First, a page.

Toru Hanai/Reuters

As with any artistic awards-giving organization, it can often seem like The Rock and Roll Hall of Fame exists less to honor achievements and more to start arguments. Certainly a few squabbles will spark off the just-announced class of nominees for induction in 2015:

  • The Paul Butterfield Blues Band
  • Chic
  • Green Day
  • Joan Jett & the Blackhearts
  • Kraftwerk
  • The Marvelettes
  • N.W.A
  • Nine Inch Nails
  • Lou Reed
  • The Smiths
  • The Spinners
  • Sting
  • Stevie Ray Vaughan
  • War
  • Bill Withers

It goes the same every year. Pick your snub of choice (Deep Purple? Janet Jackson?), your always-a-nominee-never-an-inductee of choice (poor Chic), and you’re how-are-they-not-already-inducted artist of choice (Lou Reed, N.W.A.). Then fight.

Judging from the headlines so far, the newest and splashiest commentary-creator will be Green Day. The pop-punk act’s first album was in 1989, the latest year of eligibility for consideration, and their presence on the list has been received with some head scratching. “Green Day?” asks Jesse David Fox at Vulture. “Yep, Green Day—that band from your childhood bedroom.”

Your childhood bedroom: The “your” is very specific there. It’s Millennials. Green Day’s presence, in a way like no nominees before it except perhaps the Red Hot Chili Peppers, ushers in a distinct era of music that almost butts up against the present.

That’s not to say that previous nominees weren’t in Millennial bedrooms. Nirvana joined the hall last year, the first year of its eligibility. Millennial me kept new nominee Trent Reznor on my dorm wall. And of course, people all over the planet of all ages are plenty acquainted with the classic rock and pop icons that the hall is built upon. But all of those acts’ heydays of influence, acclaim, and commercial success were last millennium. That probably contributes to the feeling that they're plausible candidates for canonization in a way that Green Day may not be yet.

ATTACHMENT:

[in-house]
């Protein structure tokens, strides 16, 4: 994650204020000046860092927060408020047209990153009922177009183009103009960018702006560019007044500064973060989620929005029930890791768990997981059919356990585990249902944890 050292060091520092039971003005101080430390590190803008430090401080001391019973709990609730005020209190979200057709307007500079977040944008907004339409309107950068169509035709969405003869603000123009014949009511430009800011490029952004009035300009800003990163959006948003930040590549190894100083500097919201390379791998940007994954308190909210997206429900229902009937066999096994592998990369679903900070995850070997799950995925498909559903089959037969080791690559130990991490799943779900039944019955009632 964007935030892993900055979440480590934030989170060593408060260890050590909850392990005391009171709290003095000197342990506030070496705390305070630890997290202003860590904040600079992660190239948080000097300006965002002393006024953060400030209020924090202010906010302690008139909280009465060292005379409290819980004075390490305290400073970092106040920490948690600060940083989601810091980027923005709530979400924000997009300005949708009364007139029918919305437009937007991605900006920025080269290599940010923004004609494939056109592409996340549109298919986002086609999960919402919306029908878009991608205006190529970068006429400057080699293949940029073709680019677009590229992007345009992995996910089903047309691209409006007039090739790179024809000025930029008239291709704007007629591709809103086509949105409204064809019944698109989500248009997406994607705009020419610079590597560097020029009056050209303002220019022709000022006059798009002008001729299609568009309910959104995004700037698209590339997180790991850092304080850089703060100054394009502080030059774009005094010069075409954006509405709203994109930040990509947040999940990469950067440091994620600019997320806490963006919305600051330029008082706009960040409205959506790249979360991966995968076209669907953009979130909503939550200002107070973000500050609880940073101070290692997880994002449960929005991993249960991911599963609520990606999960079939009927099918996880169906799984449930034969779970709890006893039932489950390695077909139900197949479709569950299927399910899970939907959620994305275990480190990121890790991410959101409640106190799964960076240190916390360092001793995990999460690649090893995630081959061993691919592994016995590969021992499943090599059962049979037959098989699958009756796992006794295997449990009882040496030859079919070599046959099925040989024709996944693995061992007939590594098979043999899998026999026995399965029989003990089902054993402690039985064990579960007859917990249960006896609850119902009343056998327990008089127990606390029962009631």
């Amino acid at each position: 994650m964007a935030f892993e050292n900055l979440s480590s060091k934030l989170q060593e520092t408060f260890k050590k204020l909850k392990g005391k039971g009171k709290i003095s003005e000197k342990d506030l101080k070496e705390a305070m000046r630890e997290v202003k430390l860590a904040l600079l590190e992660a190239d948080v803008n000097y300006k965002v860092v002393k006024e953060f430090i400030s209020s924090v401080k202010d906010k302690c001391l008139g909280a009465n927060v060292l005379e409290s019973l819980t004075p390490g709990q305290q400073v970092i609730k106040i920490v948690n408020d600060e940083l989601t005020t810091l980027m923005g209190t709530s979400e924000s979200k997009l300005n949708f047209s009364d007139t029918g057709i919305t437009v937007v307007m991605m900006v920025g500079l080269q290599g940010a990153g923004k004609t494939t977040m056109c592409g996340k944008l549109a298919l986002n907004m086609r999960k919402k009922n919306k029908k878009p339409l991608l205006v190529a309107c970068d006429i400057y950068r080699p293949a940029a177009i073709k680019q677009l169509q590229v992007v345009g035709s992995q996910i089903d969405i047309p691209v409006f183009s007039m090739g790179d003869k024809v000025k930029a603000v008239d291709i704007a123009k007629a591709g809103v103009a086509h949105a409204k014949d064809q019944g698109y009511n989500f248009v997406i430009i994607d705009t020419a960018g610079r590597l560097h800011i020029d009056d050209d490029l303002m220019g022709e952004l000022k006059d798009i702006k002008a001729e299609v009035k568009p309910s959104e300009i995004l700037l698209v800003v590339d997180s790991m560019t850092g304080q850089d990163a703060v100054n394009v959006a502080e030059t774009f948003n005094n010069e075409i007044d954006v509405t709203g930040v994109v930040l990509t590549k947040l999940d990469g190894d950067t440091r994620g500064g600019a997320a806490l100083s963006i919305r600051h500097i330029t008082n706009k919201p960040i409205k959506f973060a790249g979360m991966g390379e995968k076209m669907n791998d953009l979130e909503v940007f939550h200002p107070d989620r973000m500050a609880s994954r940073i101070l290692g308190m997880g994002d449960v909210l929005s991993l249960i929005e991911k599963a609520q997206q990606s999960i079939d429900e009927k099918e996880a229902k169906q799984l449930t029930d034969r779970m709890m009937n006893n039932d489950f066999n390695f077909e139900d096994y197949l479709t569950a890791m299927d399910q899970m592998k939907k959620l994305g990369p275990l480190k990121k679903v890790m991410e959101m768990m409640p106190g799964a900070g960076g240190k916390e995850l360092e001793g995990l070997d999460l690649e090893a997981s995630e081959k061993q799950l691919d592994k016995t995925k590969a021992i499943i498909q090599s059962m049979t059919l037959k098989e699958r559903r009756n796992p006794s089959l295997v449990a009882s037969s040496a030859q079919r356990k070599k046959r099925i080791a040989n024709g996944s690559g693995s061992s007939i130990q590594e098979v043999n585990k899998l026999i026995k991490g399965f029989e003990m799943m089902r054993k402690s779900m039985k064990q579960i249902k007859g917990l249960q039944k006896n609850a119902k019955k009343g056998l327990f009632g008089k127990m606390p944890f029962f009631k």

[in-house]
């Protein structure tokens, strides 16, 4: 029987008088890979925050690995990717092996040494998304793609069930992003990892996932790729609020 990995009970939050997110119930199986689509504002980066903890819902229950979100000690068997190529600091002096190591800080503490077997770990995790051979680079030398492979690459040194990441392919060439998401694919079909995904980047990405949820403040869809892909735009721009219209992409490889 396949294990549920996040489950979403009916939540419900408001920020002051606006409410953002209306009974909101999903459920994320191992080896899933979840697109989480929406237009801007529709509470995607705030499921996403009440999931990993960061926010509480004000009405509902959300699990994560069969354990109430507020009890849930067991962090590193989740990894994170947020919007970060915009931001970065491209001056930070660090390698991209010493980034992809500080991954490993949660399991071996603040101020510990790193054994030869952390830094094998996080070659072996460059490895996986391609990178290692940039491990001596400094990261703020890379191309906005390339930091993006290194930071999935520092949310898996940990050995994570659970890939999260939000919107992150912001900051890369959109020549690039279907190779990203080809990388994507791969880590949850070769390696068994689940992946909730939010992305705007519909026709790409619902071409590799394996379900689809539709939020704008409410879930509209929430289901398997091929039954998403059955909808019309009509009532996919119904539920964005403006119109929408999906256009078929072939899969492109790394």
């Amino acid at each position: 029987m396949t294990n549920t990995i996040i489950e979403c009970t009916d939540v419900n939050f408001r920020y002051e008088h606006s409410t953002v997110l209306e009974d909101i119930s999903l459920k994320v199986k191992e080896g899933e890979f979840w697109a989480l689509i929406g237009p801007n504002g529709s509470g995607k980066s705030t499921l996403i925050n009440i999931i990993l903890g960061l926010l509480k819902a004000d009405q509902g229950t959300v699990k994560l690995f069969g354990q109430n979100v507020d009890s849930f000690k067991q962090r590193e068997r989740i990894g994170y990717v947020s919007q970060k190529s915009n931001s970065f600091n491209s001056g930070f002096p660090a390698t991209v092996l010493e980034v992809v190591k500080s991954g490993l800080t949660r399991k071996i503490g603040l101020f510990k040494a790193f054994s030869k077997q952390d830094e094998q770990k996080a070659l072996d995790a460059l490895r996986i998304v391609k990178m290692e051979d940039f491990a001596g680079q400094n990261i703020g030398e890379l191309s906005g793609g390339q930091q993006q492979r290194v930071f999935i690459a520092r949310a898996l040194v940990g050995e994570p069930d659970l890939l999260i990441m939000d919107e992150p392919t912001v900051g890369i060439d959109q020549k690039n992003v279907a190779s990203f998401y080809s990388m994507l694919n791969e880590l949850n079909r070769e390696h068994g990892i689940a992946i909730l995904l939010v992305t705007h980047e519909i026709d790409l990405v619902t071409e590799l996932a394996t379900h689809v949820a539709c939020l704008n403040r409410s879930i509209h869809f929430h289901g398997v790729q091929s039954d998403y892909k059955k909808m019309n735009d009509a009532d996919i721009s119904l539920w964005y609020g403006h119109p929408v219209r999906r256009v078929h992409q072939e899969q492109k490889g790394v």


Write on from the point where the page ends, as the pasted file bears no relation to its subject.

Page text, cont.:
Billie Joe Armstrong & co.'s cultural reign really lasted from the mid ‘90s to, arguably, very recently. Their 2012 album trilogy sold relatively poorly and spawned no lasting hits, but it was only five years ago that their record 21st Century Breakdown went platinum partly on the strength of single “Know Your Enemy.” Part of their achievement was remaining successful even as the wider popularity of guitar rock began to flag. The band's presence on the nominee list reminds that as the years roll on, the hall of fame will be faced with fewer and fewer traditionally "rock" acts to honor, and may need to embrace the pop, rap, and dance artists that Gen Y loves (which means it probably should get around to inducting more foundational non-rockers like N.W.A. and Kraftwerk).

Does Green Day belong in the hall on their merits? It’s hard to deny that they helped change the sound of modern music by popularizing pop-punk, that they united disparate audiences with projects like the American Idiot Broadway production, and that we're all fated to hear "Good Riddance" played over graduation photo montages for eternity. But should that translate to glory in Cleveland? Argue away.

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